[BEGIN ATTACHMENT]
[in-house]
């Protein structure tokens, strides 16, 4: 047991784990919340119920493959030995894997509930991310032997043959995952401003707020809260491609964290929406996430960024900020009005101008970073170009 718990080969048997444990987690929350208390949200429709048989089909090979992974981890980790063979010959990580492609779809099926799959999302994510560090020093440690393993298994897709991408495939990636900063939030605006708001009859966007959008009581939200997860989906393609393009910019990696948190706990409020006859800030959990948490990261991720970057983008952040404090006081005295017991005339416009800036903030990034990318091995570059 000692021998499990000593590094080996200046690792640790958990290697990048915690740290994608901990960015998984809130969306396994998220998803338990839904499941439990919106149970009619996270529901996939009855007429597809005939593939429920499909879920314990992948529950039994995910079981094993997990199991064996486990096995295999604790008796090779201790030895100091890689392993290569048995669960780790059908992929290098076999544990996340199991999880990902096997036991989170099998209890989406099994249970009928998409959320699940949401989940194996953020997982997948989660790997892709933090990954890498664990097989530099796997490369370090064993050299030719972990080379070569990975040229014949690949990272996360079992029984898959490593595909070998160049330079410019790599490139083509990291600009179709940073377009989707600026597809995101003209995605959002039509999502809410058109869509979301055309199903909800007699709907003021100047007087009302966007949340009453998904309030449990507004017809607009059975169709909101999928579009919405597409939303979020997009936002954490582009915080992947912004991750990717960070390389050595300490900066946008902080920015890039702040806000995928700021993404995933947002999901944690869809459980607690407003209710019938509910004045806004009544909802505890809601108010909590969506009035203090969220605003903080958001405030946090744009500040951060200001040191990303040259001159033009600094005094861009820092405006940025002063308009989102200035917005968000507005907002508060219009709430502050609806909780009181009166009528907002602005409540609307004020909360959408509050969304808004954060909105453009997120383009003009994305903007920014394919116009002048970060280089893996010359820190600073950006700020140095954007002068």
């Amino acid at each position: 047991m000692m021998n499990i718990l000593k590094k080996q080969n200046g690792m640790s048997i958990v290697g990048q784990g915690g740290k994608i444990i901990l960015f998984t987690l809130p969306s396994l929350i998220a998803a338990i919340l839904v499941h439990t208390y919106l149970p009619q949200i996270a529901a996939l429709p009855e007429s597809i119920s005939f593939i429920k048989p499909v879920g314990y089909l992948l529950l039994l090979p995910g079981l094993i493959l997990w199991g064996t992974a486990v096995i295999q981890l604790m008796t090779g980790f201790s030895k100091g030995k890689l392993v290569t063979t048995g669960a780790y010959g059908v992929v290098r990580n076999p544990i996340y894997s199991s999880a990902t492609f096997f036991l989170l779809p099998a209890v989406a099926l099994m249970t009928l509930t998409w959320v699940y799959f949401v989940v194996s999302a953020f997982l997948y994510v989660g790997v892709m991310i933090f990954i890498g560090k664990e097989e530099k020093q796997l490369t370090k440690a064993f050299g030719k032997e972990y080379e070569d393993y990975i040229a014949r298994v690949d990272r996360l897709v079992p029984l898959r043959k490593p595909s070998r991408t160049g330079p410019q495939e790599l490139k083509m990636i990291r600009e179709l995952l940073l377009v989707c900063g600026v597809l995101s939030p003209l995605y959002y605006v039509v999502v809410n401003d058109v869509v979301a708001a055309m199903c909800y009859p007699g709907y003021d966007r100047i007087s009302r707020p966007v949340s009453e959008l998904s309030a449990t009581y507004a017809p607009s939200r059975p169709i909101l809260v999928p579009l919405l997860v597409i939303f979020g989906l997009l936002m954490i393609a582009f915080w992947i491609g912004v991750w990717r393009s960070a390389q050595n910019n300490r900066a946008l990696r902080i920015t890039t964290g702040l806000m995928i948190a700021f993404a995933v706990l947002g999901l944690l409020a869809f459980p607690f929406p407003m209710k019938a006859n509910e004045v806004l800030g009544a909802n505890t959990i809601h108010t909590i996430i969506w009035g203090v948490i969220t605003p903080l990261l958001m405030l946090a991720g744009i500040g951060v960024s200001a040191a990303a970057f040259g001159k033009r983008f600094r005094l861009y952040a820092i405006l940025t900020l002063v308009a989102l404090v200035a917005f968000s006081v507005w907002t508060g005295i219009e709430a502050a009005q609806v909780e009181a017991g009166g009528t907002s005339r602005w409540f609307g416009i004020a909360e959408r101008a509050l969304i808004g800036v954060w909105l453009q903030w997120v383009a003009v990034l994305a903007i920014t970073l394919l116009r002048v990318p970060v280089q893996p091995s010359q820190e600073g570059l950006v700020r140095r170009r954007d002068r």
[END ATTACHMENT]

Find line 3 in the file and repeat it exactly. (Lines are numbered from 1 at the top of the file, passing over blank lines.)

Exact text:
């Amino acid at each position: 047991m000692m021998n499990i718990l000593k590094k080996q080969n200046g690792m640790s048997i958990v290697g990048q784990g915690g740290k994608i444990i901990l960015f998984t987690l809130p969306s396994l929350i998220a998803a338990i919340l839904v499941h439990t208390y919106l149970p009619q949200i996270a529901a996939l429709p009855e007429s597809i119920s005939f593939i429920k048989p499909v879920g314990y089909l992948l529950l039994l090979p995910g079981l094993i493959l997990w199991g064996t992974a486990v096995i295999q981890l604790m008796t090779g980790f201790s030895k100091g030995k890689l392993v290569t063979t048995g669960a780790y010959g059908v992929v290098r990580n076999p544990i996340y894997s199991s999880a990902t492609f096997f036991l989170l779809p099998a209890v989406a099926l099994m249970t009928l509930t998409w959320v699940y799959f949401v989940v194996s999302a953020f997982l997948y994510v989660g790997v892709m991310i933090f990954i890498g560090k664990e097989e530099k020093q796997l490369t370090k440690a064993f050299g030719k032997e972990y080379e070569d393993y990975i040229a014949r298994v690949d990272r996360l897709v079992p029984l898959r043959k490593p595909s070998r991408t160049g330079p410019q495939e790599l490139k083509m990636i990291r600009e179709l995952l940073l377009v989707c900063g600026v597809l995101s939030p003209l995605y959002y605006v039509v999502v809410n401003d058109v869509v979301a708001a055309m199903c909800y009859p007699g709907y003021d966007r100047i007087s009302r707020p966007v949340s009453e959008l998904s309030a449990t009581y507004a017809p607009s939200r059975p169709i909101l809260v999928p579009l919405l997860v597409i939303f979020g989906l997009l936002m954490i393609a582009f915080w992947i491609g912004v991750w990717r393009s960070a390389q050595n910019n300490r900066a946008l990696r902080i920015t890039t964290g702040l806000m995928i948190a700021f993404a995933v706990l947002g999901l944690l409020a869809f459980p607690f929406p407003m209710k019938a006859n509910e004045v806004l800030g009544a909802n505890t959990i809601h108010t909590i996430i969506w009035g203090v948490i969220t605003p903080l990261l958001m405030l946090a991720g744009i500040g951060v960024s200001a040191a990303a970057f040259g001159k033009r983008f600094r005094l861009y952040a820092i405006l940025t900020l002063v308009a989102l404090v200035a917005f968000s006081v507005w907002t508060g005295i219009e709430a502050a009005q609806v909780e009181a017991g009166g009528t907002s005339r602005w409540f609307g416009i004020a909360e959408r101008a509050l969304i808004g800036v954060w909105l453009q903030w997120v383009a003009v990034l994305a903007i920014t970073l394919l116009r002048v990318p970060v280089q893996p091995s010359q820190e600073g570059l950006v700020r140095r170009r954007d002068r």